This week, I opened a bottle that I’d been looking forward to for quite a while – the last Kernel Brewery beer in the cupboard, and possibly my last for a while.
I have always had a soft spot for The Kernel. I love the big flavours they pack in. I love the branding. And I really love the ‘artisan’ feel to the whole operation – the impression I always get that Evin brews whatever the hell he feels like making when he wakes up in the morning, rather than operating to any sort of formal schedule.
It is, in short, a properly good brewery. But things aren’t perfect, as the picture above hopefully illustrates.
Kernel beers have always had a fair bit of sediment. Now any bottle conditioned beer is going to have some sediment and that’s no bad thing. I’m not afraid of a bit of murk in my beer; I even like the yeasty hint that a little sediment can bring to a beer. However, their beers tend to have a lot more than most.
Recently, it seems to have got worse. There’s now a quarter inch of sediment in their (relatively small, 330ml) bottles. Far worse, every bottle that I’ve opened in the last few months – after dutifully letting them to sit and settle for a few weeks – have gushed a little, churning up all that sediment until I end up with a glass that looks more like I’m drinking something from the local pond than an awesome tasting beer.
And so today’s monster beer looks rather more like a cold coffee. Murky and muddy, with no head to be seen and too opaque to see if there are any rising bubbles. On the other hand, the nose is magnificent; sweet floral hops, a hit of alcohol, and an orange acidic tang.
The taste is … odd. There’s a gentle sweetness, with buckets and buckets of those sweet citrus floral hops. The fizz is a little aggressive, but aside from that the major flavours balance out deliciously. The alcohol is there, but subtle and understated and you’re left with a wonderfully gentle, lingering hop bitterness.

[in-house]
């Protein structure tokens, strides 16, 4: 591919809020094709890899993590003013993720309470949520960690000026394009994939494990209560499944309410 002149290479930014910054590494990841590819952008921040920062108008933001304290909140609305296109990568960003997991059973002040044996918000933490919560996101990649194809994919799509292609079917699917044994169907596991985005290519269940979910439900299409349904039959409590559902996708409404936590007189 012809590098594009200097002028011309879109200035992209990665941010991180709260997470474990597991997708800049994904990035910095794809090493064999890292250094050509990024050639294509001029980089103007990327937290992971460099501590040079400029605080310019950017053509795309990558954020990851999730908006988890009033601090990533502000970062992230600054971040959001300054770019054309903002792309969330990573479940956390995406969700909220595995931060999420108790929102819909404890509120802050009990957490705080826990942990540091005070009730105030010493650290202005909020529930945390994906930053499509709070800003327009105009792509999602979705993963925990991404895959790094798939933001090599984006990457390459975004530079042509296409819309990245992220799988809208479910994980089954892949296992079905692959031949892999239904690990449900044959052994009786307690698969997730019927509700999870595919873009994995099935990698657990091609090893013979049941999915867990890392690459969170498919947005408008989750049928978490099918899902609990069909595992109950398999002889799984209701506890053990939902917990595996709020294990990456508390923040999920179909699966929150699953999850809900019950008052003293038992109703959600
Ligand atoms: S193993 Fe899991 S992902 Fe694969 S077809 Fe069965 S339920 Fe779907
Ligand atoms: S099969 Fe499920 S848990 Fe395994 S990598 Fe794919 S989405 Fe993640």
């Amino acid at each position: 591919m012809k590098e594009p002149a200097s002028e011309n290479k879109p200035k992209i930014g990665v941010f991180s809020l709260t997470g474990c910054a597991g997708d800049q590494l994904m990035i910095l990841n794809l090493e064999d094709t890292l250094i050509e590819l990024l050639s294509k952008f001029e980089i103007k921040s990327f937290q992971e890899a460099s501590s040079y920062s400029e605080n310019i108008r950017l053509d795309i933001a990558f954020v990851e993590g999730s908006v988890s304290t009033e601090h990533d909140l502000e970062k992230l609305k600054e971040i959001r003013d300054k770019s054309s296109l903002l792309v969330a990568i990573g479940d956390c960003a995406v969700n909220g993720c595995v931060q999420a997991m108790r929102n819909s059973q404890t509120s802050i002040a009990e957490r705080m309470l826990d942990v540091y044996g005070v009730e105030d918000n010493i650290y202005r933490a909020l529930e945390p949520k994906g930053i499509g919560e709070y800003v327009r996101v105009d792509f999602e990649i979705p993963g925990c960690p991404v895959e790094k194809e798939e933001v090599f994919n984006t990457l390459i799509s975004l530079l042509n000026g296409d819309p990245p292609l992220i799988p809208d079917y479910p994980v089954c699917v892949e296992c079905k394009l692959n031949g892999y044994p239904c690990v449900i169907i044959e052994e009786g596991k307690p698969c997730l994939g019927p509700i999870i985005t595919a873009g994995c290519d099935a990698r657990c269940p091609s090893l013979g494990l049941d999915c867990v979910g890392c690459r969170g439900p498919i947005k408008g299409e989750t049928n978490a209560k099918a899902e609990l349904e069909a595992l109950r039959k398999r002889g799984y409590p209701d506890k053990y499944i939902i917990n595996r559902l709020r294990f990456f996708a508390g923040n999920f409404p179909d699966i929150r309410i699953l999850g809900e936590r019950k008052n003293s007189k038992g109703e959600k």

But underlying all of that is a slightly unpleasant and pervading yeastiness that serves to distract from what should be a real gem of a beer.
I’m frustrated, and that’s largely because I know how damn good The Kernel can be – I only hope they can fix it, because until they can I don’t think I’ll be restocking my cupboard with their bottles.
That does look rather like used dishwater it’s true. I dragged 6 bottles of Kernel in my suitcase back up to Manchester from London last week so I was expecting to have to stand them in a cool, dark, cupboard for at least a month before going anywhere near them! I couldn’t resist trying the IPA Black Rye the other night though and it opened fine and surprisingly clear – for a dark beer.
Could it be an issue with the fact it’s the 2010 Centenial? Was the beer made in 2010? I thought that hop flavours in beer diminish fastest. While the packaging it’s undeniably awesome, sometimes I think that a little more detail would be helpful!